Polycystic Ovary Syndrome (PCOS)

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Polycystic Ovary Syndrome (PCOS)

Polycystic Ovary Syndrome (PCOS)

Polycystic Ovary Syndrome (PCOS)

Polycystic ovary syndrome (PCOS) is a common hormonal disorder that affects women of reproductive age. PCOS is characterized by menstrual irregularities, excess androgen production, and polycystic ovaries. Left untreated, PCOS can lead to long-term health problems. Fortunately, there are many treatment options available for PCOS.

Symptoms of Polycystic Ovary Syndrome (PCOS)

Some of the signs and symptoms of PCOS are missing or having fewer periods (fewer than eight in a year). Alternatively, their cycles may occur every 21 days or more frequently. PCOS causes some women to stop having menstrual periods. It might cause too much hair on the face, chin, or other body regions where men typically have hair. This is referred to as “hirsutism.” Up to 70% of women with PCOS suffer from hirsutism. Other symptoms are acne on the face, chest, and upper back; male-pattern baldness—characterized by thinning hair or hair loss on the scalp; gaining weight or having trouble losing weight; skin discoloration, especially around neck creases, in the groin, and beneath the breasts; and small extra flaps of skin in the armpits or neck area, known as skin tags. (Women’s Health)

Polycystic Ovary Syndrome and Pregnancy

During pregnancy, women with polycystic ovarian syndrome (PCOS) are more likely to experience specific issues or complications. PCOS-related pregnancy problems include:

Early pregnancy loss or miscarriage: Women with PCOS are three times more likely than women without PCOS to miscarry in the first trimester of pregnancy. Metformin, a prescription drug used to treat Type II Diabetes, appears to lessen the risk of miscarriage in pregnant women with PCOS, according to several studies.  (U.S. Department of Health and Human Services)

Gestational diabetes: Only pregnant women are at high risk for this type of diabetes. It’s treatable, and if it’s kept under control, it won’t harm the mother or the fetus too much. After the baby is born, gestational diabetes  usually subsides. Babies born to women with gestational diabetes may be large (requiring C-section [surgical] birth), have low blood sugar, and have breathing problems. Type 2 diabetes is more common in women who have had gestational diabetes, as well as their children.  (U.S. Department of Health and Human Services)

Preeclampsia: It is a condition that affects pregnant women. Preeclampsia, which occurs after the 20th week of pregnancy and causes an increase in blood pressure, can harm the mother’s kidneys, liver, and brain. The most common treatment for the problem is to deliver the baby, even if it is preterm. Preeclampsia may necessitate a C-section birth, which carries significant risks for the mother and the baby.  (U.S. Department of Health and Human Services)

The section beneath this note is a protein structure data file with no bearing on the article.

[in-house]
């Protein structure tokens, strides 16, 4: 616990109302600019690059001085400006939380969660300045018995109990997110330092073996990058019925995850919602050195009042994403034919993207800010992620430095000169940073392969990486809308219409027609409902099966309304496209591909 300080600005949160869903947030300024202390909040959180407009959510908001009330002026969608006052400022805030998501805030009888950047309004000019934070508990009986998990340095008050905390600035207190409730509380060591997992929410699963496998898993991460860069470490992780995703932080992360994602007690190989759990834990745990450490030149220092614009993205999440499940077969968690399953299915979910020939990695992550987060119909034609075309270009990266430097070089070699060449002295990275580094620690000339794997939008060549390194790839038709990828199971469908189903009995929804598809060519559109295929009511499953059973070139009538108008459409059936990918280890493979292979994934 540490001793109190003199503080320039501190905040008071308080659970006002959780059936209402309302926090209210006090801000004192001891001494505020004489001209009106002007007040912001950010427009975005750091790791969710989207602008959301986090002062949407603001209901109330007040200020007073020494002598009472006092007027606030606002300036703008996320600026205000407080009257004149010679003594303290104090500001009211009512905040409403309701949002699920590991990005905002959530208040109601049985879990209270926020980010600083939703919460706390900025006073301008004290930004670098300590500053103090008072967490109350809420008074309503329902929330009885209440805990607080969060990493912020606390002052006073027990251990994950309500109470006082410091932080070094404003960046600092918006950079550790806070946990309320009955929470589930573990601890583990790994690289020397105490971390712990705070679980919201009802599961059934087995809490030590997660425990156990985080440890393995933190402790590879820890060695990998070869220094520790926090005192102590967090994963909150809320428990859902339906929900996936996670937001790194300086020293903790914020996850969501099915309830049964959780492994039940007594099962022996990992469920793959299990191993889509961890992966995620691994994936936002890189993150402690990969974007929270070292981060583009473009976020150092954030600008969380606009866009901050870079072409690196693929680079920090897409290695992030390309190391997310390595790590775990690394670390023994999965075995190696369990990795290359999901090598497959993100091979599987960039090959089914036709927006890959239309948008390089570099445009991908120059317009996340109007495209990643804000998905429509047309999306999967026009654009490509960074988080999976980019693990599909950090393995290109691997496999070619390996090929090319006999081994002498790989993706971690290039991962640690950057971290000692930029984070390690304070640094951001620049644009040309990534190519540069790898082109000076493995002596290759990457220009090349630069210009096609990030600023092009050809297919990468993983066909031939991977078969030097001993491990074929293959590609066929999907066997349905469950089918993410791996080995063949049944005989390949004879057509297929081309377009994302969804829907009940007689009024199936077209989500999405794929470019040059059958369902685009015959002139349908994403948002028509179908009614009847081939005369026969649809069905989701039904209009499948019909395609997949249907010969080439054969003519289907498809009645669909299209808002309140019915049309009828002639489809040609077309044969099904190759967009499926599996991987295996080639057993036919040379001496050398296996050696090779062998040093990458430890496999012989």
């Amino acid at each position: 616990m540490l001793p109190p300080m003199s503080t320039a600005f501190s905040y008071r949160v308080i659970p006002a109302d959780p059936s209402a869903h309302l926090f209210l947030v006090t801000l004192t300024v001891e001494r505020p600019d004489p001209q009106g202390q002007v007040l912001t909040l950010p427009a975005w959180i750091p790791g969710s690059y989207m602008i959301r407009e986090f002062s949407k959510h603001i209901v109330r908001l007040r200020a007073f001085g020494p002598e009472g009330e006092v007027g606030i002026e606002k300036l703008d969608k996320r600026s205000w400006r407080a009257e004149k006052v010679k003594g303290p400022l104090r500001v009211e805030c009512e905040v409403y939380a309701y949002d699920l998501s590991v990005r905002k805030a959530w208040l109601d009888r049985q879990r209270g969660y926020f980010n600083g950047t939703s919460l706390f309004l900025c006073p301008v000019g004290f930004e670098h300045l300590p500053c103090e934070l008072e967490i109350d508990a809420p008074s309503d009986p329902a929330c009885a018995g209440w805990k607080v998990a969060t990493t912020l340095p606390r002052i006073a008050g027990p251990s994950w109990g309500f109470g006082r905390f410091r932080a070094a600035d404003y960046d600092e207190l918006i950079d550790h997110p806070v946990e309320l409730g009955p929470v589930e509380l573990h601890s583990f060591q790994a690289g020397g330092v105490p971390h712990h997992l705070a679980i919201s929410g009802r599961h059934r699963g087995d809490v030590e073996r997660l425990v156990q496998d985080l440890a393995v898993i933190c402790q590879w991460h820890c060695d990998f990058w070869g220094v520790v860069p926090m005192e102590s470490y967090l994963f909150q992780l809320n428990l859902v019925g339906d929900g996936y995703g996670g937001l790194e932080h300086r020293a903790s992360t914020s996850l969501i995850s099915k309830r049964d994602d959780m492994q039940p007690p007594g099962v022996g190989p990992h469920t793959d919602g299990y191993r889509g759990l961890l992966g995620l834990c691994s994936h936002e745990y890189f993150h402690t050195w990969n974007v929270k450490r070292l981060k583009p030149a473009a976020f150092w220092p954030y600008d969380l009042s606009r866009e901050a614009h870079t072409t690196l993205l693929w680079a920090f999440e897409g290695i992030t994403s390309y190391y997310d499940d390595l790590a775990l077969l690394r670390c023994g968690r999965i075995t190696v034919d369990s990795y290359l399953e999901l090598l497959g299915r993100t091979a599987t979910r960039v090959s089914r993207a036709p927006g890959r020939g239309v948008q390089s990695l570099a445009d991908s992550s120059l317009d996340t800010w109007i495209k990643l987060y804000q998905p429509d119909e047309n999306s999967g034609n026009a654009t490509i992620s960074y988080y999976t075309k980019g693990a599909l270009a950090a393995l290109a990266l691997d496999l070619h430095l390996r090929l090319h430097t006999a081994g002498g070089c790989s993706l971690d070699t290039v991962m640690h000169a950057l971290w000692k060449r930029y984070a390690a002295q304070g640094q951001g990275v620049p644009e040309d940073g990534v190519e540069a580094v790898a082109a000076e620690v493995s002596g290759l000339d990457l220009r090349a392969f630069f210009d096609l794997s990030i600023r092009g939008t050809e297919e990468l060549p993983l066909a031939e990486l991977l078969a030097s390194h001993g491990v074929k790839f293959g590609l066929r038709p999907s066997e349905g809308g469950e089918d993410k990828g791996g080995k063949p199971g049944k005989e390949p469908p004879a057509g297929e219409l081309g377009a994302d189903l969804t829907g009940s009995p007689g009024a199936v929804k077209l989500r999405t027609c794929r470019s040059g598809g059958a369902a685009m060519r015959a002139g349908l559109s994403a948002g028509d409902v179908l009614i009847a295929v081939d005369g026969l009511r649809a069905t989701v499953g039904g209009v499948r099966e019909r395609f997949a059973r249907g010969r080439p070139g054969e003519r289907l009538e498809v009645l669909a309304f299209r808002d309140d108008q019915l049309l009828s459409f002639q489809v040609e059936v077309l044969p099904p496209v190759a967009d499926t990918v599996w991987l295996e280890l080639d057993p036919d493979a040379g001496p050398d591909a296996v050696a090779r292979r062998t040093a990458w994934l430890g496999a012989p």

High blood pressure: This syndrome is caused by a rise in blood pressure during the second half of pregnancy. It can progress to preeclampsia if not handled. This form of elevated blood pressure might potentially have an impact on the baby’s delivery.  (U.S. Department of Health and Human Services)

Premature Birth: If a baby is born before 37 weeks of pregnancy, it is dubbed “preterm.” Preterm babies are at risk for various health issues, both immediately after birth and later in life, and some of these issues can be life-threatening. (U.S. Department of Health and Human Services)

Serious Complications of PCOS

If you have PCOS and your androgen levels are too high, you’re more likely to have a variety of problems. Because of PCOS, ovulation can be hampered, making it difficult to conceive or get pregnant. If you have PCOS, you may still be able to conceive. However, you may need to take medication and work with a fertility doctor to achieve your goals.

Insulin resistance may lead your body to produce an excessive amount of androgens. The cells in your muscles, organs, and other tissues don’t absorb blood sugar properly if you have insulin resistance. As a result, your bloodstream may contain an excessive amount of sugar.

Another complication can be metabolic syndrome, which is a condition in which the body’s metabolism is disrupted. The risk of cardiovascular disease is also increased by this collection of symptoms. (WebMD)

PCOS Awareness is Key

PCOS is complicated and there is no one-size-fits-all solution for PCOS. With the help of a healthcare professional, it is possible to find the right treatment plan for you. If you think you may have PCOS, make an appointment with your doctor to get started on your road to recovery. Pregnancy complications require immediate care and may require a visit to the ER.

Works Cited

“Polycystic Ovary Syndrome.” Polycystic Ovary Syndrome | Office on Women’s Health, www.womenshealth.gov/a-z-topics/polycystic-ovary-syndrome.

“Does PCOS Affect Pregnancy?” Eunice Kennedy Shriver National Institute of Child Health and Human Development, U.S. Department of Health and Human Services, www.nichd.nih.gov/health/topics/pcos/more_information/FAQs/pregnancy#:~:text=Pregnancy%20complications%20related%20to%20PCOS,as%20are%20women%20without%20PCOS.&text=Some%20research%20shows%20that%20metformin,in%20pregnant%20women%20with%20PCOS.

“Polycystic Ovary Syndrome (PCOS): Symptoms, Causes, Tests, and Treatment.” WebMD, WebMD, www.webmd.com/women/what-is-pcos.

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